Business

FINRA Form 211 and How to Trade Your Shares

In order for your shares to be traded, no matter how it was made public, you must have the shares listed on the Pink Sheets, OTCBB markets, or on a stock exchange. For small companies, this means having the shares trade on Pink Sheets or OTCBB.

To have a commercial market, you need one or more market makers. This market maker must be a stockbroker who is a member of FINRA and registered with the SEC.

To begin trading, a market maker must file a Form 211 with the Financial Industry Regulatory Authority, FINRA, and market their shares.

A FINRA rule says that market makers are not supposed to charge a fee for filing a Form 211. Last year, we surveyed every market maker listed on Pink Sheets and all but one wanted a fee of $ 10,000 “due diligence” or something like that. to file Form 211. Given the expense and time involved, and the likelihood that filing a fraudulent company is a bad reflection of them, we can hardly blame them for wanting to do due diligence. Other than that, we believe that a market maker should be willing to file a Form 211 if they believe that substantial business will develop from trading the shares. Market makers make money primarily from volume.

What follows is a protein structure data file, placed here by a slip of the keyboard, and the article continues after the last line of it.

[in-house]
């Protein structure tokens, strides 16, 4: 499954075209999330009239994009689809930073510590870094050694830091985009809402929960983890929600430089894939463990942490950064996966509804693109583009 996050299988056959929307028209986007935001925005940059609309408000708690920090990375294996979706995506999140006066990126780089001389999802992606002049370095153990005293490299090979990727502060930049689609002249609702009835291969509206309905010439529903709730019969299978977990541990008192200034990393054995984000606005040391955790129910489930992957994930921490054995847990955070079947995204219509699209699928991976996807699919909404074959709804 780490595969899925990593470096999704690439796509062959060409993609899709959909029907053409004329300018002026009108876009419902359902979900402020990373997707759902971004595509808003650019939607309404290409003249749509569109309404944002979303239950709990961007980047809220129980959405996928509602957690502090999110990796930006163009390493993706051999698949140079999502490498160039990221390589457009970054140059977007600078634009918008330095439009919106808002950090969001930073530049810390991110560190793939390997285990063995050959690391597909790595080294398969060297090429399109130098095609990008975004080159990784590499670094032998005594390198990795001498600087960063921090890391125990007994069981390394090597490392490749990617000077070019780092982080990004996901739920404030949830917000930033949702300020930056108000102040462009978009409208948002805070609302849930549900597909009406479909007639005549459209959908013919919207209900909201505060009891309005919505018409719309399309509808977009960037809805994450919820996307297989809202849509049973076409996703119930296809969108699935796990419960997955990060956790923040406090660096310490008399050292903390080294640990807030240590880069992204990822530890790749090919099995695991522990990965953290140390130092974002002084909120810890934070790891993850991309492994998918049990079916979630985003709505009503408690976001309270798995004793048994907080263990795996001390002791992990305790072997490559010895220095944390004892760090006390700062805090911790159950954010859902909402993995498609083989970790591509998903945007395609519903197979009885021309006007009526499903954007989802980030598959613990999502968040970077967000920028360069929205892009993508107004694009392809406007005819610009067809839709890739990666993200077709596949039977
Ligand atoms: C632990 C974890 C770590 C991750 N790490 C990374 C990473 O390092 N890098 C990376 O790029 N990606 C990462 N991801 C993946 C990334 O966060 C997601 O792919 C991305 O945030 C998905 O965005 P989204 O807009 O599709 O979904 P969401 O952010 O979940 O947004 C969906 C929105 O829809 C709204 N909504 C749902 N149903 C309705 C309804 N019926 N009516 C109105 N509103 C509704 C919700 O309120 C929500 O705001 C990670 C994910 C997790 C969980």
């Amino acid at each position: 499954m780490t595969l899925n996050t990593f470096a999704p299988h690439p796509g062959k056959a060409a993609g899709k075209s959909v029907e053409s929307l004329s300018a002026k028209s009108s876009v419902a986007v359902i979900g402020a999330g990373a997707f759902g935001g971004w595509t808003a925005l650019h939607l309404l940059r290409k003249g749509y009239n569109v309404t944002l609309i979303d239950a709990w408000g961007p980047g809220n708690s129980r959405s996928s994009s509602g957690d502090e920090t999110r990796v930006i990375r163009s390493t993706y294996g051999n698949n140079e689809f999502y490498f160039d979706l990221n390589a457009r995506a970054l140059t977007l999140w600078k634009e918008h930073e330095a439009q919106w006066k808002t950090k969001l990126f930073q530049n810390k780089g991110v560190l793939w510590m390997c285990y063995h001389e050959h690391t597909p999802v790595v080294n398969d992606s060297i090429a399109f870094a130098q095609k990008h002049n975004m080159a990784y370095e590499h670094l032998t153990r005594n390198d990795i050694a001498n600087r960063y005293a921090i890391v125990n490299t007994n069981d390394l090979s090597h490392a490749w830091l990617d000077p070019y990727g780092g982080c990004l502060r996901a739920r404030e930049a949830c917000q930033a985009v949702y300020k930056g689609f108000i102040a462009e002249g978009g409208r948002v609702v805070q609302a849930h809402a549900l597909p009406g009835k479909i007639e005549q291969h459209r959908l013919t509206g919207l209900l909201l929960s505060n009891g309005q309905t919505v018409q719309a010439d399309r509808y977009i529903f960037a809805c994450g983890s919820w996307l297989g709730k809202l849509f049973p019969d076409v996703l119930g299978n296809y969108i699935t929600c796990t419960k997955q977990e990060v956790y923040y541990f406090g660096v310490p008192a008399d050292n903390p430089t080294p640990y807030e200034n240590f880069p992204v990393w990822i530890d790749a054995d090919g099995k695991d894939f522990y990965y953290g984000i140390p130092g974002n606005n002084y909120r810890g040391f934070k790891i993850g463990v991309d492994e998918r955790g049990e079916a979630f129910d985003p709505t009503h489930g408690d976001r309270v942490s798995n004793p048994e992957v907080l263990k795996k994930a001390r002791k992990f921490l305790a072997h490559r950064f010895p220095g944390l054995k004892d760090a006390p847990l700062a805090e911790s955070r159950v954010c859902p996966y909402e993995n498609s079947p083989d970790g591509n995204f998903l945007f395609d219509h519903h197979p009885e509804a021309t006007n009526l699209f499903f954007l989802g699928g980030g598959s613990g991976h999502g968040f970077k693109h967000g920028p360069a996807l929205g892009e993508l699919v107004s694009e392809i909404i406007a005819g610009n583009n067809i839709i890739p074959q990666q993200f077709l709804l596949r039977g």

FINRA processes Form 211 and requires that there be enough unaffiliated shareholders with freely tradable shares to make trading of the shares possible. They don’t want this stock to be concentrated in a few hands.

You will need to document in detail how these shares were offered and sold and show that you fully comply with all SEC and state securities laws and regulations. These shares must be purchased in a bona fide transaction to invest and not simply gifted to shareholders.

You will need to show that your business is not a shell as defined in Rule 144. You will need to show that you are in bona fide business with assets and at least be a development stage business.

You will need to produce a list of shareholders from your transfer agent that clearly shows the freely tradable shares and an opinion from your securities attorney that these shares are, in fact, freely tradable and unrestricted shares FINRA may stop Form 211 if you have any connection to unsavory characters or if there is something else they don’t approve of.

If FINRA does not approve your Form 211, you have the right to appeal to the SEC. Hopefully any such appeal will not be successful.

Obtaining the correct documentation, obtaining a proper list of shareholders, and selecting a market maker are important steps in the process.

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